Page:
It could be said that Adam Gomez defeat of 5-term incumbent West Springfield State Senator Jim Welch in the Senate Hampden Primary was a David Vs. Goliath victory.
After it was all said and done, Gomez, the first Puerto Rican to win election to the Massachusetts state Senate, won with 60-percent of the vote (10,270 votes to Welch’s 6,929) in the first statewide election that included a vote-by-mail option.
“We’re excited, we’re overwhelmed, but we’re happy, and we’re ready to meet with all leaders and all parts of the community that are encompassed in the Hampden District,” Gomez said. The first Latino from Hampden County to achieve a seat in the state said his top priorities are economic development, housing, and health care.
When asked in an interview with MASS Live how Gomez would promote racial equality (stemming from the national debate regarding combating racism) in his district, he answered: Racism has created disparate outcomes in housing, education, unemployment, criminal justice, and is a social determinant of health. This must be brought to an end. That is why I was the lead sponsor on the Springfield City Council resolution that declared racism a public health crisis, and outlined actionable steps to enhance diversity and antiracism principles, promote racial equity, and develop policies to improve health in communities of color. Of course, this is only the beginning. As your state senator, I will ensure that the principles and policies we are creating in Springfield become a reality at the state level.
Gomez will join state Rep. Carlos Gonzalez, D-Springfield, as the newest member of the Legislature’s Black and Latino Caucus. “I think we’ll bring about a sense of better understanding about the issues that are important to the communities of color, particularly in cities like Springfield, and we talk about it from the personal perspective — not only from outside looking in,” Gonzalez said.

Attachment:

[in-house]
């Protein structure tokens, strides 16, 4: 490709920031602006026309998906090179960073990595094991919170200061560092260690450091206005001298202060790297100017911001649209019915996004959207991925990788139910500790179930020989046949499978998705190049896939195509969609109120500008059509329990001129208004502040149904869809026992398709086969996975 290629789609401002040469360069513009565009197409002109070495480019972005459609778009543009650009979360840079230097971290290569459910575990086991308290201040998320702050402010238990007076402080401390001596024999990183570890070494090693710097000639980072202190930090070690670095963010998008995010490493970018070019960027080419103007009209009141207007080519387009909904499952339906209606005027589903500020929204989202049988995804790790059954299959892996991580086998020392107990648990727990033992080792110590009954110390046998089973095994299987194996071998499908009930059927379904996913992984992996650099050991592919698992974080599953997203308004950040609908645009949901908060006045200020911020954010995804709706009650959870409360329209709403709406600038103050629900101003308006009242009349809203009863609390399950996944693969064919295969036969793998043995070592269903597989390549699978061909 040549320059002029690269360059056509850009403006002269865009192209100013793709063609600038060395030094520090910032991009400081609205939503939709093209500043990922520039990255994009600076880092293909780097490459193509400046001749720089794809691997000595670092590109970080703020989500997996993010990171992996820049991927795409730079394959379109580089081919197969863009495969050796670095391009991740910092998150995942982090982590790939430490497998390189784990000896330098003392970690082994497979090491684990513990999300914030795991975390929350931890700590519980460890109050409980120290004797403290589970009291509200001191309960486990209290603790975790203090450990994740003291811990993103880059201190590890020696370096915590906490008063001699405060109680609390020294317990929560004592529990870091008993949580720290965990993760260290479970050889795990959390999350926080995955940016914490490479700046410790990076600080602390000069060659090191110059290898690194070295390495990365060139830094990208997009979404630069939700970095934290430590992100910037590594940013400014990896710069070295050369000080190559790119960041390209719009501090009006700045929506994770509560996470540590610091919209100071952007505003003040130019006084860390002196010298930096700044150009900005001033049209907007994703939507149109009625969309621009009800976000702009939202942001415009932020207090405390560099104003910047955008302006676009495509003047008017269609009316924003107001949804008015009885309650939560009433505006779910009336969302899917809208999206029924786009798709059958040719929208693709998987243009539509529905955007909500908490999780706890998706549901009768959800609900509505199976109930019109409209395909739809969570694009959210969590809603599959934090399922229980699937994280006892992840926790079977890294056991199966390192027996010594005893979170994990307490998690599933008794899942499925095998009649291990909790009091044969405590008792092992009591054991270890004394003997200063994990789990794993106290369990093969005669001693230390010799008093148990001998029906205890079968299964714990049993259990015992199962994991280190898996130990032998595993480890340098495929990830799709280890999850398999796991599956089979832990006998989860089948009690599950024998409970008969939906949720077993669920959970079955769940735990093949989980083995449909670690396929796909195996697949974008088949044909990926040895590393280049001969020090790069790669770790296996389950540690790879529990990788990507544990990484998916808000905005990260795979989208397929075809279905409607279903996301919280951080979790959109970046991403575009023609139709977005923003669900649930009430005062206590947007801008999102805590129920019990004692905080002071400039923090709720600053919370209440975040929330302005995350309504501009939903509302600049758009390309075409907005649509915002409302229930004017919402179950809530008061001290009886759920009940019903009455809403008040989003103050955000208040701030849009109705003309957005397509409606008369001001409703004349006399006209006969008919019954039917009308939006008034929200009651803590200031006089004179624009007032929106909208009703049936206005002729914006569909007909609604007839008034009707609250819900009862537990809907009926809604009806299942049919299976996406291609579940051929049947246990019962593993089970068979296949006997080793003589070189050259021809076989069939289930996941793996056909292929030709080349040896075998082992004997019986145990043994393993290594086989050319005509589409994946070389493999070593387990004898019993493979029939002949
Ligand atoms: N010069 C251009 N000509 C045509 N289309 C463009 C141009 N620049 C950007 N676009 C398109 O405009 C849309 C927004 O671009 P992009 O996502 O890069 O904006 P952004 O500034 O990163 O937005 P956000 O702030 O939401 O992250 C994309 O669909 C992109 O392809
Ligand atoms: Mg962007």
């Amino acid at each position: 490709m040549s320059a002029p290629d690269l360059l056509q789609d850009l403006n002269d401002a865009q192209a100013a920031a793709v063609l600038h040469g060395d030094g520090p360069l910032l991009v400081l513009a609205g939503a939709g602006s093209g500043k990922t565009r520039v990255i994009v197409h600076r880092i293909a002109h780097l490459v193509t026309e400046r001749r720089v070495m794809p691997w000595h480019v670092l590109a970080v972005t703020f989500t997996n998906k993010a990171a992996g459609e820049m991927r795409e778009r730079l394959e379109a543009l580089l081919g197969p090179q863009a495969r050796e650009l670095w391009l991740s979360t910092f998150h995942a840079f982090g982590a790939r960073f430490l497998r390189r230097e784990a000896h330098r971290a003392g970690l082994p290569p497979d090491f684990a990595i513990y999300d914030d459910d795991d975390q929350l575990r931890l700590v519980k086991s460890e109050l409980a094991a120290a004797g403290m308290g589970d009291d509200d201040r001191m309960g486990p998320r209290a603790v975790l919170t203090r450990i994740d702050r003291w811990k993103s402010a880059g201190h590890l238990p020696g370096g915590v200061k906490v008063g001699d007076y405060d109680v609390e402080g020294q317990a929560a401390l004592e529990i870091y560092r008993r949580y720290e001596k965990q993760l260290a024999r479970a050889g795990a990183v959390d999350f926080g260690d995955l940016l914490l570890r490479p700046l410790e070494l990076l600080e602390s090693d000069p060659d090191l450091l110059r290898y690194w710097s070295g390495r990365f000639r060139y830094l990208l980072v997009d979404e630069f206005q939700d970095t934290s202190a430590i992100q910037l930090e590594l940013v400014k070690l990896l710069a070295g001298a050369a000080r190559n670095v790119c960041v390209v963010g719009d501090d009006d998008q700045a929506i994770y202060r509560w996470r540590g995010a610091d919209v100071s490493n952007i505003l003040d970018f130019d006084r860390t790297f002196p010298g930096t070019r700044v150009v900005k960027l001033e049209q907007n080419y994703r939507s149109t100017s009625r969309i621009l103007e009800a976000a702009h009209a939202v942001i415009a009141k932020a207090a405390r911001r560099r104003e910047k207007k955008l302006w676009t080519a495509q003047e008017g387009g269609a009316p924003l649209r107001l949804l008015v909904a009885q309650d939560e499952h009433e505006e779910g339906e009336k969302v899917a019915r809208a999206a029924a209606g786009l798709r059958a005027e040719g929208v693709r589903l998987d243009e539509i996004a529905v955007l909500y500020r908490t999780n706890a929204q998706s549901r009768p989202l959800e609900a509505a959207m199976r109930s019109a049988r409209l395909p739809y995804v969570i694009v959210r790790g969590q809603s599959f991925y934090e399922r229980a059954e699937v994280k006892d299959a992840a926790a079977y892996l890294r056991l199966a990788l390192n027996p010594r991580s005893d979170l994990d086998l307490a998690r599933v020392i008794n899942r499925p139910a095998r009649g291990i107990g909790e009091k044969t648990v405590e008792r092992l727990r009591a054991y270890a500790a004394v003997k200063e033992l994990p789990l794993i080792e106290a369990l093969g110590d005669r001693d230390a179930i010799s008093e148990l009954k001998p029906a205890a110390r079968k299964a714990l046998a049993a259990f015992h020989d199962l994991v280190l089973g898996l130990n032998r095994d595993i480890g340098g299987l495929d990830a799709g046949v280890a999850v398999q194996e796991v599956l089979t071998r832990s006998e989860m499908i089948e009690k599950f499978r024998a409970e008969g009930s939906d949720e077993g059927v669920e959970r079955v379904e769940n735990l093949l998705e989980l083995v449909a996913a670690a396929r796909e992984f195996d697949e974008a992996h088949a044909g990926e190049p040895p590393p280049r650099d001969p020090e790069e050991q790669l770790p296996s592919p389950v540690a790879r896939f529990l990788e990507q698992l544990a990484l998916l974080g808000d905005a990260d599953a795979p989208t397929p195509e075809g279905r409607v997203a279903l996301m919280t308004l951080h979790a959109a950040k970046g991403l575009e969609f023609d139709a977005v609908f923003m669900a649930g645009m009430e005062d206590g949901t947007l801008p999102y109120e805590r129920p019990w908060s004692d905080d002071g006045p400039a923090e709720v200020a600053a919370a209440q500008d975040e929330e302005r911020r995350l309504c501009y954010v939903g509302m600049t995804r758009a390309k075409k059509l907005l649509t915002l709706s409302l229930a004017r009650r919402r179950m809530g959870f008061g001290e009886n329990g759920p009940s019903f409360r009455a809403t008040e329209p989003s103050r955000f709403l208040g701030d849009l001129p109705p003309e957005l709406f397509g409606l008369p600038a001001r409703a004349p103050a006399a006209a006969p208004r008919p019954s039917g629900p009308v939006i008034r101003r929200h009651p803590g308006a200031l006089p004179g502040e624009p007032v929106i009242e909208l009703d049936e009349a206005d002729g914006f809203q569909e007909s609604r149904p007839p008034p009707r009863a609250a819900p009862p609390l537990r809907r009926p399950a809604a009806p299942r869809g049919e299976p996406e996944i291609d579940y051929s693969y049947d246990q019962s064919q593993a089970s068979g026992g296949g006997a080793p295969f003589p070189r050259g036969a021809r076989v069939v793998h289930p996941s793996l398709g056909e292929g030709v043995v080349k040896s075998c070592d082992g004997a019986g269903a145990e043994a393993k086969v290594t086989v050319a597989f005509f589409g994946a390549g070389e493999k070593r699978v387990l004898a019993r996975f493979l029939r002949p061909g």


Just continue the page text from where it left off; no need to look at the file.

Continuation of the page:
Maria Perez, a member of the Springfield School Committee and longtime community activist, told MASS Live when they began fighting for a seat at the table in politics the demographics were much different than they are now. According to the U.S. Census Bureau’s 2019 American Community Survey, Latinos now make up 44.7% of the city’s population.
“Back then it was very difficult because we didn’t have the demographics we have now, but we fought and we did that work so that our children and their children would have the opportunities they are finally having now,” Perez said.
“I think the city of Springfield right now is reflective of what diversity really means, and diversity is not only about race, it’s about age and gender too,” Gomez said. “Now what we are seeing is that the way government was written, the structures that were in place years ago, is not what people want. They want more inclusivity, they want more access to what we are making decisions on and what we are voting on and this election reflects that desire the people have.”
Gomez’s victory and wins by two other legislative candidates of color will boost the ranks of the Massachusetts Black and Latino Legislative Caucus from 13 to 15. There is no Republican on the ballot for November’s general election, making Gomez all but certain to claim the seat. The term begins in January.
Gomez is the Springfield Ward 1 City Councilor and is very active in the Springfield and Latino communities in Hampden County. Gomez is midway through a two-year term on the council: it’s not certain whether he will finish out his term.